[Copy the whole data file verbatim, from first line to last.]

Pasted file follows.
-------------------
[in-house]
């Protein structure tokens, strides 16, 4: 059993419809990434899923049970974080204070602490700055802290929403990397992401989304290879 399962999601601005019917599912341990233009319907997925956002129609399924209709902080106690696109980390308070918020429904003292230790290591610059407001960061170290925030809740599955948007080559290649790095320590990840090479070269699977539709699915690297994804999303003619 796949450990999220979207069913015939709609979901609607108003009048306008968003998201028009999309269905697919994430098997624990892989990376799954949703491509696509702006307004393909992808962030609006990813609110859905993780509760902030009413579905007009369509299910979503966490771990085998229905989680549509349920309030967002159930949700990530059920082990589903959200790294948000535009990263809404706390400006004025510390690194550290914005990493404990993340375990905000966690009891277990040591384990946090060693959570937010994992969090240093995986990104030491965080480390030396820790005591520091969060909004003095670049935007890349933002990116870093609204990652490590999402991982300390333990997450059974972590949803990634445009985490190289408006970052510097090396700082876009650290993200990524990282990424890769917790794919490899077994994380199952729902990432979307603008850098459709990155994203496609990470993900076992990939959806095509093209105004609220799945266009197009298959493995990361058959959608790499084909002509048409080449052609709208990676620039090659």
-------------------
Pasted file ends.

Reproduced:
[in-house]
């Protein structure tokens, strides 16, 4: 059993419809990434899923049970974080204070602490700055802290929403990397992401989304290879 399962999601601005019917599912341990233009319907997925956002129609399924209709902080106690696109980390308070918020429904003292230790290591610059407001960061170290925030809740599955948007080559290649790095320590990840090479070269699977539709699915690297994804999303003619 796949450990999220979207069913015939709609979901609607108003009048306008968003998201028009999309269905697919994430098997624990892989990376799954949703491509696509702006307004393909992808962030609006990813609110859905993780509760902030009413579905007009369509299910979503966490771990085998229905989680549509349920309030967002159930949700990530059920082990589903959200790294948000535009990263809404706390400006004025510390690194550290914005990493404990993340375990905000966690009891277990040591384990946090060693959570937010994992969090240093995986990104030491965080480390030396820790005591520091969060909004003095670049935007890349933002990116870093609204990652490590999402991982300390333990997450059974972590949803990634445009985490190289408006970052510097090396700082876009650290993200990524990282990424890769917790794919490899077994994380199952729902990432979307603008850098459709990155994203496609990470993900076992990939959806095509093209105004609220799945266009197009298959493995990361058959959608790499084909002509048409080449052609709208990676620039090659």